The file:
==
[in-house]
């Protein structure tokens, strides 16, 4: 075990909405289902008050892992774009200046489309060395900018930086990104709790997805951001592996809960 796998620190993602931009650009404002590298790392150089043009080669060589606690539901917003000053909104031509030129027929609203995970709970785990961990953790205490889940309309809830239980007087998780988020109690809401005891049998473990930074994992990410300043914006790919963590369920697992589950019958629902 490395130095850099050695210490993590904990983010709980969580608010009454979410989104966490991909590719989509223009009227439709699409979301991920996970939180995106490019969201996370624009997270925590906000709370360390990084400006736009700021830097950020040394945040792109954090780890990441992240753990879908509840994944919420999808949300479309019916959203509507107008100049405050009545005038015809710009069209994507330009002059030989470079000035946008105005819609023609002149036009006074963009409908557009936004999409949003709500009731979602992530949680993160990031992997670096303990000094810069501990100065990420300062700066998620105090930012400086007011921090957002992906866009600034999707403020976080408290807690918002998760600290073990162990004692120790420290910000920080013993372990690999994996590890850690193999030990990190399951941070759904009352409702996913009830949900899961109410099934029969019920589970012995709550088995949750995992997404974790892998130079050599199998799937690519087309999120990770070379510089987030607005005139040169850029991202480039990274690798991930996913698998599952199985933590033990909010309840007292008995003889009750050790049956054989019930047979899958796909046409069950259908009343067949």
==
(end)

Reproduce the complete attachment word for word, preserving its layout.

[in-house]
């Protein structure tokens, strides 16, 4: 075990909405289902008050892992774009200046489309060395900018930086990104709790997805951001592996809960 796998620190993602931009650009404002590298790392150089043009080669060589606690539901917003000053909104031509030129027929609203995970709970785990961990953790205490889940309309809830239980007087998780988020109690809401005891049998473990930074994992990410300043914006790919963590369920697992589950019958629902 490395130095850099050695210490993590904990983010709980969580608010009454979410989104966490991909590719989509223009009227439709699409979301991920996970939180995106490019969201996370624009997270925590906000709370360390990084400006736009700021830097950020040394945040792109954090780890990441992240753990879908509840994944919420999808949300479309019916959203509507107008100049405050009545005038015809710009069209994507330009002059030989470079000035946008105005819609023609002149036009006074963009409908557009936004999409949003709500009731979602992530949680993160990031992997670096303990000094810069501990100065990420300062700066998620105090930012400086007011921090957002992906866009600034999707403020976080408290807690918002998760600290073990162990004692120790420290910000920080013993372990690999994996590890850690193999030990990190399951941070759904009352409702996913009830949900899961109410099934029969019920589970012995709550088995949750995992997404974790892998130079050599199998799937690519087309999120990770070379510089987030607005005139040169850029991202480039990274690798991930996913698998599952199985933590033990909010309840007292008995003889009750050790049956054989019930047979899958796909046409069950259908009343067949």